Our data comparing central corneal wounds to central corneal wounds surrounded by a peripheral ring wound, which prevents the migration of LSCs into the central cornea and also prevents cells from being pushed from the limbal region into the central cornea, clearly show that epithelial cells contribute toward closure of central wounds. Our data show that the ring wound delays wound healing in wild-type mice; however, it does not prevent wound healing, indicating that, although LSCs are important for wound closure, peripheral epithelial cells also contribute toward wound healing. Thus, the cornea does not rely exclusively on LSCs for resurfacing corneal injuries. Previous studies using a mathematical simulation model along with in vivo observations have shown that a population pressure gradient from the limbus causes the centripetal movement of cells toward the central cornea.19,42 Our findings suggest this is not the only source of cells during the initial phases of corneal epithelial wound healing. Specifically, our proliferation data show that, during the initial phase of wound healing (6–10 hours), there was no significant increase in proliferation within the limbal region, for both small and large central circular injuries. Thus, the theory suggesting that a population pressure gradient within the limbal region is responsible for pushing the basal cells to resurface the corneal epithelium after a debridement wound during the initial phase of wound healing is not supported by our data. Interestingly, our Has2Δ/ΔCorEpi mice did not present a significant difference in wound healing of the central corneal wound with or without the ring wound. Thus, impeding the migration of cells within the limbal region onto the corneal epithelium had a limited effect on wound healing in these mice. This finding indicates that these mice, which present a loss of LSCs, rely heavily on peripheral epithelial cells for wound closure. Our data also show that naïve Has2Δ/ΔCorEpi mice present higher levels of cell proliferation in all regions of the cornea, namely, the limbal, peripheral, and central regions. Therefore, our data suggest that because these mice have deficient LSCs, they also rely on corneal epithelial cells for maintenance of the cornea. Our previous work showed that naïve Has2ΔCorEpi mice present a similar number of epithelial layers as wild-type mice; thus, the significantly increased cell proliferation throughout these corneas indicates they have an increased rate of epithelial cells sloughing off.20 Thus, our new data indicate that corneal epithelial cells alone are not as efficient at maintaining the corneal epithelium as LSCs. 
Our injury models comparing the wound closure of central wounds of different sizes, with and without concomitant removal of LSCs, clearly demonstrate that the wounded area of central corneal wounds dictates whether LSCs are necessary for healing a corneal wound in wild-type mice. Specifically, smaller wounds do not trigger the migration of cells from the limbal region into the central cornea and, instead, peripheral and central epithelial cells resurface the injured area. In contrast, larger central corneal wounds trigger the migration of cells from the limbal region into the central cornea. These data can explain why different groups have reported divergent findings regarding the need for LSCs to heal central wounds (summarized in Table 2). Interestingly, Has2Δ/ΔCorEpi mice did not present a difference in wound healing with or without removal of the limbal region, irrespective of wound size. Therefore, in this experimental mouse model of LSCD, removal of the limbal region does not affect wound healing for either small or large central wounds. Moreover, our data from central and ring wounds indicate that the peripheral cornea is the major contributor toward wound healing in these mice, and thus, Has2Δ/ΔCorEpi mice rely mostly on corneal epithelial cells to maintain the cornea during homeostasis and for healing the cornea after injuries. This study also supports our previous findings suggesting Has2ΔCorEpi mice are a good mouse model for LSCD.20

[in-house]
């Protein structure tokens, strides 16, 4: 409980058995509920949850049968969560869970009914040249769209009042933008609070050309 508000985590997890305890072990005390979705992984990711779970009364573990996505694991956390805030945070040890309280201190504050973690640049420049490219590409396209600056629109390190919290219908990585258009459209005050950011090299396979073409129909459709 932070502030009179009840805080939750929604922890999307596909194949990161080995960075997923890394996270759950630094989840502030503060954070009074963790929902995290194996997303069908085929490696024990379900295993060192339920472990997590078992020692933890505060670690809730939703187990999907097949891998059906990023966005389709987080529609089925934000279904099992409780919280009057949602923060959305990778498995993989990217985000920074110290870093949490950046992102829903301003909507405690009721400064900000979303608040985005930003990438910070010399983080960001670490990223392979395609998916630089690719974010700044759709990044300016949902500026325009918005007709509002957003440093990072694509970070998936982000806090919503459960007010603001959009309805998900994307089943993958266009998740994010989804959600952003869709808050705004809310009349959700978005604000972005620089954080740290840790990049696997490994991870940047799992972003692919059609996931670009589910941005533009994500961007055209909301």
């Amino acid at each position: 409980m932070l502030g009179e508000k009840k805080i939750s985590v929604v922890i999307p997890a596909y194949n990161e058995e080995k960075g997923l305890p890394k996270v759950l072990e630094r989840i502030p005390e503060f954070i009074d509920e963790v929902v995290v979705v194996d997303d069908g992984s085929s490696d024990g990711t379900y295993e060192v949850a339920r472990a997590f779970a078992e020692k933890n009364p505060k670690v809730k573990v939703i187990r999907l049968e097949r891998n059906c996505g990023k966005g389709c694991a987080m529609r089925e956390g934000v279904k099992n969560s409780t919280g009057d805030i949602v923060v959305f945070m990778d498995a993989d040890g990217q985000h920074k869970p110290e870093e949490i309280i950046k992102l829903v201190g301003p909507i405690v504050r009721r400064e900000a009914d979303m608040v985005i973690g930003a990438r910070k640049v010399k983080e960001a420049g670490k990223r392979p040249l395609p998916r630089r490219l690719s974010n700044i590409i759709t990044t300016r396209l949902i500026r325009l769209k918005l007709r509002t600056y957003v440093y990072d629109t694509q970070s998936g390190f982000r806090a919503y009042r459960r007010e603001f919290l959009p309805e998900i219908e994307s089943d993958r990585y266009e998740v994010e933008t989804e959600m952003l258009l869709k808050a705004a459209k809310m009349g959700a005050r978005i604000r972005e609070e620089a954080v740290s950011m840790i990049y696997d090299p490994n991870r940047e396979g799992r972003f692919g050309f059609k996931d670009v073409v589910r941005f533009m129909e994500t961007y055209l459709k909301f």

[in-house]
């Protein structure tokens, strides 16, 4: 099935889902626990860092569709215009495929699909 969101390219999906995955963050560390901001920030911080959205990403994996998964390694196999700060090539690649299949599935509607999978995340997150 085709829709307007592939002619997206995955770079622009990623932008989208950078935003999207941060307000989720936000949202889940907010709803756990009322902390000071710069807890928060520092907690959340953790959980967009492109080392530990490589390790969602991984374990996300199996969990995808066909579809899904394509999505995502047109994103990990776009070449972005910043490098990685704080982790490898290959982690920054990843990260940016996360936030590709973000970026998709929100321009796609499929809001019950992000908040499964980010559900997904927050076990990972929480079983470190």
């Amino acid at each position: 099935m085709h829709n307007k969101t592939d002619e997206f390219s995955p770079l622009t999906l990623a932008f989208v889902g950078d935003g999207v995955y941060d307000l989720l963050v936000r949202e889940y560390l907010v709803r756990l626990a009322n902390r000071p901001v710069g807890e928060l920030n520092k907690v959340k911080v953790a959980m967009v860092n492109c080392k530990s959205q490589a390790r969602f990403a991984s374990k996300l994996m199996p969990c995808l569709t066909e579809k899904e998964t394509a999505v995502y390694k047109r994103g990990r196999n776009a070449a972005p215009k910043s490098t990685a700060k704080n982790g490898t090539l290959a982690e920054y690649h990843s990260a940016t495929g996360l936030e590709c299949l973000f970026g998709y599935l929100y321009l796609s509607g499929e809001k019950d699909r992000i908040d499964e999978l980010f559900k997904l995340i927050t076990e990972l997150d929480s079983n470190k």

Table 2.
 
Previous Studies Analyzing the Dynamics of Corneal Wound Healing
Table 2.
 
Previous Studies Analyzing the Dynamics of Corneal Wound Healing
Various previous studies have worked toward unveiling the mechanism by which stem cells maintain the cornea during homeostasis and heal the cornea after injury. The most widely accepted model is the XYZ hypothesis, which states that terminally differentiated cells slough of the ocular surface (Z), and these are replenished by the proliferation (X) and centripetal migration (Y) of stem cells in the limbal basal epithelium.3,6,18,29,39,42 Although these studies indicate LSCs are located exclusively in the limbal region of mice, Majo et al.13 have shown that stem cells are not limited to the limbal region, and instead clusters of stem cells exist within the cornea. Although numerous studies have disputed these findings, others have suggested there could be a leakage of stem cells from the limbus into the central cornea, and therefore the central cornea could contain oligopotent cells that can be self-maintained and contribute to mild wound repair for several months.13,19,42 Whether it is these oligopotent cells or corneal central and peripheral epithelial cells themselves that contribute toward wound closure without LSC participation in our model remains to be established. Importantly, we believe our findings shed light on why independent groups have come to differing conclusions about the involvement of LSCs during homeostasis and wound healing. Specifically, our data show that the size and exact location of the wound on the corneal epithelium directly impacts the directionality of epithelial cell migration and involvement of LSCs in the wound healing process, as well as whether there is an increase or decrease in proliferation throughout the different zones of the cornea during the early stages of wound healing.